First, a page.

Best Ideas and Dividend Growth Newsletter portfolio holding Intel (INTC) reported lackluster second quarter results. Revenue declined 5% year-over-year to $12.8 billion, falling short of consensus estimates. Earnings-per-share also came in below consensus expectations, falling 28% year-over-year to $0.39. Even though earnings dropped, the firm still generated $2 billion in free cash flow, equal to about 16% of revenue.
Intel's personal computer (PC) revenue declined 7% year-over-year to $8.1 billion and remains the firm's largest segment by a wide margin. We think the issue in PCs is secular rather than company specific, but there are signs that suggest the PC market may finally be bottoming. Though international PC shipments fell 11% year-over-year during the most recent quarter, according to Gartner, PC shipments declined just 1.1% year-over-year in the US. Considering the US is among the better-performing developed economies, this could foreshadow moderating declines globally.
Image Source: Gartner
Global weakness in PCs may also be partially offset at Intel by the rollout of its innovative Haswell chips. As CEO Brian Krzanich said on the conference call:
"…we launched the Haswell family of processors, which delivered the biggest improvement in battery life in Intel's history, making no comprises, high performance, two-in-one devices that make…all day battery life a reality. Haswell along with Bay Trail will power more than 50 different two-in-one devices in the pipeline, including the very first fanless Core design."
Think this doesn't impact buying decisions? Prominent Apple (AAPL) enthusiast website MacRumors.com has the MacBook Pro on its "don't buy" list because the Haswell edition will be hitting the market in the not-so-distant future. When buyers are about to fork over $1,500+ for a new machine, these sorts of delays can and do occur.
Because PC sales, particularly on the low end, have been so weak, Intel had to take margin hits to clear inventory, dragging its overall gross margin down 500 basis points year-over-year to 58.3%. With revenue and margins down substantially, the firm also took a hit on the R&D/SG&A side of the cost equation. These expenses ticked up 210 basis points year-over-year to 36.5% of sales.
Image Source: Intel
We were a bit disappointed in Data Center performance, with revenue basically flat year-over-year at $2.7 billion and operating income down 10% year-over-year at $1.2 billion. Management contends that a weak IT spending environment and weak macroeconomic conditions contributed to the lackluster performance, but CFO Stacy Smith remains optimistic that data center spending will ramp in the back half of the year. We're skeptical that the "double-digit" revenue growth target given at the end of the first quarter will be attainable, but we certainly do anticipate stronger growth in the third and fourth quarters. Intel has a nice line-up of new processors (shown above) set to hit the market.
Ultimately, mobile continues to be a point of weakness for the company, and it is no secret that the firm needs to improve its performance in this area. All it takes is a few major OEM wins for Intel to be in the game, and Krzanich provided some additional positive commentary on the issue, saying:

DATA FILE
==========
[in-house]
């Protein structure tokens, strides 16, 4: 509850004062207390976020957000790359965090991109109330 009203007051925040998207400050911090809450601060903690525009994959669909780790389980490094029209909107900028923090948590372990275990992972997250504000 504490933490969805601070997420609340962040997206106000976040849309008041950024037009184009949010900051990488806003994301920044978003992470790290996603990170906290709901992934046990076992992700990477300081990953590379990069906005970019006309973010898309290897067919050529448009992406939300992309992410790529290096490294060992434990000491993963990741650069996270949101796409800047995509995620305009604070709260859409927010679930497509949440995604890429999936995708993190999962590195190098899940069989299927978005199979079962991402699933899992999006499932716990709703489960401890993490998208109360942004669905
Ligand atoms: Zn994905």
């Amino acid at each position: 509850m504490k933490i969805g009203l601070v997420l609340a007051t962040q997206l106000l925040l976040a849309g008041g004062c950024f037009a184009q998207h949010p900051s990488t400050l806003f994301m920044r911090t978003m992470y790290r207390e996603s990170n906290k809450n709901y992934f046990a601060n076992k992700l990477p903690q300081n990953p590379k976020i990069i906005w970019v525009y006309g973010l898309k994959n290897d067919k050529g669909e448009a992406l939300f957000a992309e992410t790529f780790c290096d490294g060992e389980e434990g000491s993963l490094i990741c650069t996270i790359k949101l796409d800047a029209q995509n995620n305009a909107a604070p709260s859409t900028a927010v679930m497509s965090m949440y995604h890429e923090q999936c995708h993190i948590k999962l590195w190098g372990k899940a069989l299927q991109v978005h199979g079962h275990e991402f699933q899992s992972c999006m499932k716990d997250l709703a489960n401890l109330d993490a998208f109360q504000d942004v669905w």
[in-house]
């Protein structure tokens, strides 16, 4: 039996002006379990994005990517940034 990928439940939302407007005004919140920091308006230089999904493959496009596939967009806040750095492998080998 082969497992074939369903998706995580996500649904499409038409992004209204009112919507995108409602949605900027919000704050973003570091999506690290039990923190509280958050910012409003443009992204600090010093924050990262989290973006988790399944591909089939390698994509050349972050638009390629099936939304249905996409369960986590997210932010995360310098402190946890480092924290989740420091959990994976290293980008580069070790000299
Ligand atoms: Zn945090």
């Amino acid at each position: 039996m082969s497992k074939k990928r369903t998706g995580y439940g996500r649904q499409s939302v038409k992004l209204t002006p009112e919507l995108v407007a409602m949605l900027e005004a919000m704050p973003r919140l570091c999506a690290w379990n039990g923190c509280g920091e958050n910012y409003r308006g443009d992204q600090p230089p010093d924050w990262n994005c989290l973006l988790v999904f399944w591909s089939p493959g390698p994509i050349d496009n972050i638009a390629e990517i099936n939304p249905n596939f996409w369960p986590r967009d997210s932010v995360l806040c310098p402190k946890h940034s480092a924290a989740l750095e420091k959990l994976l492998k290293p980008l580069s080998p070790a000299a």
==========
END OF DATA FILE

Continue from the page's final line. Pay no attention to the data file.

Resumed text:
"And my answer would be they are more than willing to accept it. The fact that x86 works on both Android and Windows is a real advantage to our OEM base. They look at that and say that they can have one architectural design, one set of products and use both operating systems...Bay Trail really being designed for the much lower price points that you see these tablets and even down to the entry level of tablets. And so the fact that it's x86 is an advantage actually because we've been able to produce both Android and Windows on our product now."
Even if its rollout has been slow, we have confidence in Intel's ability to disrupt the mobile chip market, even if it comes at the expense of the gross margin profile.
Looking ahead, the firm reduced its guidance for revenue and gross margins, anticipating flat revenue year-over-year compared to its prior guidance of low-single-digit growth. Gross margins are now forecast in the 59% range compared to the 60% level given at the end of the first quarter. Intel also slashed its capital spending by $1 billion to $11 billion, and lowered its expense forecast $200 million to $18.7 billion (plus or minus $200 million).
Although we are not exactly pleased with Intel's performance, we continue to have confidence in the firm's manufacturing prowess and management team. Intel needs to gain a stronger presence at mobile, but we think management knows this, and it will address the issue as soon as it has the best products possible.
Although the near-term doesn't look great, we think Intel has attractive long-term fundamentals that will allow it to navigate the "post-PC" world. Convergence may take longer than we initially anticipated, but we believe shares of Intel are worth somewhere in the high-$20 to low-$30 range. It remains a holding in both of our actively-managed portfolios.
Additional disclosure: INTC and AAPL are included in our actively-managed portfolios.